RAIN, RAIN, IT’S O.K.

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Mucho lluvia – lots of rain.

But not that much and not when we are out.

Many people have commented that we need water wings or scuba gear for this trip. While it is entirely true that we have commented about the rain, it is not a continuous thing. It just seems like the adventures have been happening around it.

A quick recap:

  • USA – ten minutes of rain while we are at a gas station.
  • Mexico – 2 minutes while at a market and a great thunderstorm, while in the comfort of a room with a great view.
  • Guatemala – maybe an hour, can’t remember where.
  • El Salvador – rained just as we got our hotel sorted in La Libertad. Rained hard the next morning all the way to the Honduras border.
  • Honduras – rained at the border then cleared up.
  • Nicaragua – Rained as we came into Leon.
  • Costa Rica – rained at the border, then again as we entered La Fortuna. Rained big-time from San Jose to just before the Panama Border.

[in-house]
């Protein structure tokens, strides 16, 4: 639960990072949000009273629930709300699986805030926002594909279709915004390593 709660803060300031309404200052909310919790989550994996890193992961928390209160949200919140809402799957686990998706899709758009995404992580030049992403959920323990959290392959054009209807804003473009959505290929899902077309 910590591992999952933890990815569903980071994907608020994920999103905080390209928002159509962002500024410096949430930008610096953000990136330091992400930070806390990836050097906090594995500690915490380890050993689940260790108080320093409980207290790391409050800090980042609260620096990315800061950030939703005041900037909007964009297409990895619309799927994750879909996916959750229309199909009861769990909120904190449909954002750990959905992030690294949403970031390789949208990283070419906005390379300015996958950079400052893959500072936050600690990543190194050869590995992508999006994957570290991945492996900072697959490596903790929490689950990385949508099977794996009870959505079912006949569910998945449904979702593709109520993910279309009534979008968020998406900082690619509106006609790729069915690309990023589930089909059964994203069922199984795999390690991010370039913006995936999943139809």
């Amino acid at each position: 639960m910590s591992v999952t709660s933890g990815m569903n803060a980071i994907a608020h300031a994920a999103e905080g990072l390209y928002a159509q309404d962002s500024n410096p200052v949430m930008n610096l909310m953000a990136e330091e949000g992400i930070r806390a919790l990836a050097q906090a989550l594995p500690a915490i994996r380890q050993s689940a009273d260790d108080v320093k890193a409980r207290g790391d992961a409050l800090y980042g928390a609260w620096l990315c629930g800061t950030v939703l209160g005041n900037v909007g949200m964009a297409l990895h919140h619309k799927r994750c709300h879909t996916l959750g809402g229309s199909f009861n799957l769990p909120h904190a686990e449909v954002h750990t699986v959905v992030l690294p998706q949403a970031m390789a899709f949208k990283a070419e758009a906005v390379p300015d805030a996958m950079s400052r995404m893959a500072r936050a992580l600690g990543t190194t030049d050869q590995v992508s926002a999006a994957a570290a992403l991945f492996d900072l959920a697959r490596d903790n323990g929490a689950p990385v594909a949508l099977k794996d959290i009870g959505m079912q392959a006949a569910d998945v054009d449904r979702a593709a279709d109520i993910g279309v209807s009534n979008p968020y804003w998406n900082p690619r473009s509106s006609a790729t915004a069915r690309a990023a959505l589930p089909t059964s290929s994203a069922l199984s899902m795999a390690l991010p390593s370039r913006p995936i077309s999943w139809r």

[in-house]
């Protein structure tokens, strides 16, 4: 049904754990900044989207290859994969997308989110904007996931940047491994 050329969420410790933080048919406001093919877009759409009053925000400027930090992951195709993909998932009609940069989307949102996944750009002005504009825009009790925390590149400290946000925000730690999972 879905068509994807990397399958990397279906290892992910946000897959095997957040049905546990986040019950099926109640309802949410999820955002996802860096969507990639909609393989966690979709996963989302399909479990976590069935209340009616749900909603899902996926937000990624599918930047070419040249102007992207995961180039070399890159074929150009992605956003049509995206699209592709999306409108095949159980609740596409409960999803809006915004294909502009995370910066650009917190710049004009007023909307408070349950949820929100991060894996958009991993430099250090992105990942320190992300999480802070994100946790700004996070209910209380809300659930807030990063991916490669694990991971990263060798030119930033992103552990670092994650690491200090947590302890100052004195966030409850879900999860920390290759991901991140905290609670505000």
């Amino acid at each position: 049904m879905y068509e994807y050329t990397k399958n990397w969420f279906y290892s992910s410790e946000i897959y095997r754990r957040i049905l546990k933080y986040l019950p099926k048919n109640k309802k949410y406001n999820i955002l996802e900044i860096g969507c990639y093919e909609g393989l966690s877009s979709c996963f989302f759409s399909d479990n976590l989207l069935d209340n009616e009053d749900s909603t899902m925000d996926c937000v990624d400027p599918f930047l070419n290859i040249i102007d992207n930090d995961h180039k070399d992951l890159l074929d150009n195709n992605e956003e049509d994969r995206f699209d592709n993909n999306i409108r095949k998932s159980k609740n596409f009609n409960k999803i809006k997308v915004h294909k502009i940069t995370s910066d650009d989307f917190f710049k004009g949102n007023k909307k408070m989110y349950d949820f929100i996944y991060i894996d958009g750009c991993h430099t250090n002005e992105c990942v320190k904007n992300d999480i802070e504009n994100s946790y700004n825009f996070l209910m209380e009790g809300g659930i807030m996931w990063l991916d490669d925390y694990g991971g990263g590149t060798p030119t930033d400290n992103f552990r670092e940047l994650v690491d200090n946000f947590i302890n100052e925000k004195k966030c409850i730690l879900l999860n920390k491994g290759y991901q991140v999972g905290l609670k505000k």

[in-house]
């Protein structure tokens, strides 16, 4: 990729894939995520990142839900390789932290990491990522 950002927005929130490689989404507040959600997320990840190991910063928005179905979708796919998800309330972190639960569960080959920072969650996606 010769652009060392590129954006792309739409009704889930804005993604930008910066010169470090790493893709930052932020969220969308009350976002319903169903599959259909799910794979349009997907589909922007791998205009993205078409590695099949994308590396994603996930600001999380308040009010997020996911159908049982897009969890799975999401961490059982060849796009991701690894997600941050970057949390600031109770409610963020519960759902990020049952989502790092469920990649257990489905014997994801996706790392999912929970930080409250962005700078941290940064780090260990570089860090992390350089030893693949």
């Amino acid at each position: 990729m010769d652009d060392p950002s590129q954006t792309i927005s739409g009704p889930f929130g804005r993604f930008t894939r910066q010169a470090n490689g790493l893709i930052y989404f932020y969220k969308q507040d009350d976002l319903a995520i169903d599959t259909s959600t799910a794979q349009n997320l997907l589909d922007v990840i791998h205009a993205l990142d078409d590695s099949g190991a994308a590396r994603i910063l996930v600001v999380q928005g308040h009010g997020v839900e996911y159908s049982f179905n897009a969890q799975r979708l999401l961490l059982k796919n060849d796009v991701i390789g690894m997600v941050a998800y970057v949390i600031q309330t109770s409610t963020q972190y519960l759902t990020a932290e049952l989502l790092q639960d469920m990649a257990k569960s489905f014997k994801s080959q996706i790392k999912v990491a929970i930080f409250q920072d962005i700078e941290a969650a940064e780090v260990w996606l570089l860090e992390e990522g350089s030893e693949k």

• Panama – rained a bit at David.

So looking back we actually only got good and wet a couple of times. The side benefit is that it is usually very light and usually still a hundred degrees outside. We probably could have stayed dry in most places by choosing to get a hotel a bit earlier or lunch a bit later.

In ten thousand kilometers it is amazing that we have only really been caught in one big storm – in Costa Rica while climbing out of San Jose, heading over the mountains and toward the ocean. (Incidentally, this is where we saw a perfectly good jetliner parked beside a river in the jungle. No idea how it got there or why!) The flooding in Nicaragua was caused upstream from where we were, so we got wet from the bottom up on that one.

The rain that I encounter during my commute from Calgary to Red Deer every week is a lot more unpleasant!

We are still laughing.  We knew this was the rainy season and it has actually been far less unpleasant than we were prepared for.  The Ural continues to allow us an opportunity to experience our world through the smells, the sights and the smiles of the locals.

Oh, I have stopped chastising Tracey for bringing her hair dryer – I have been using it to dry my boots out!

Adios for now.

Miles

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STORMS AND SANDINISTAS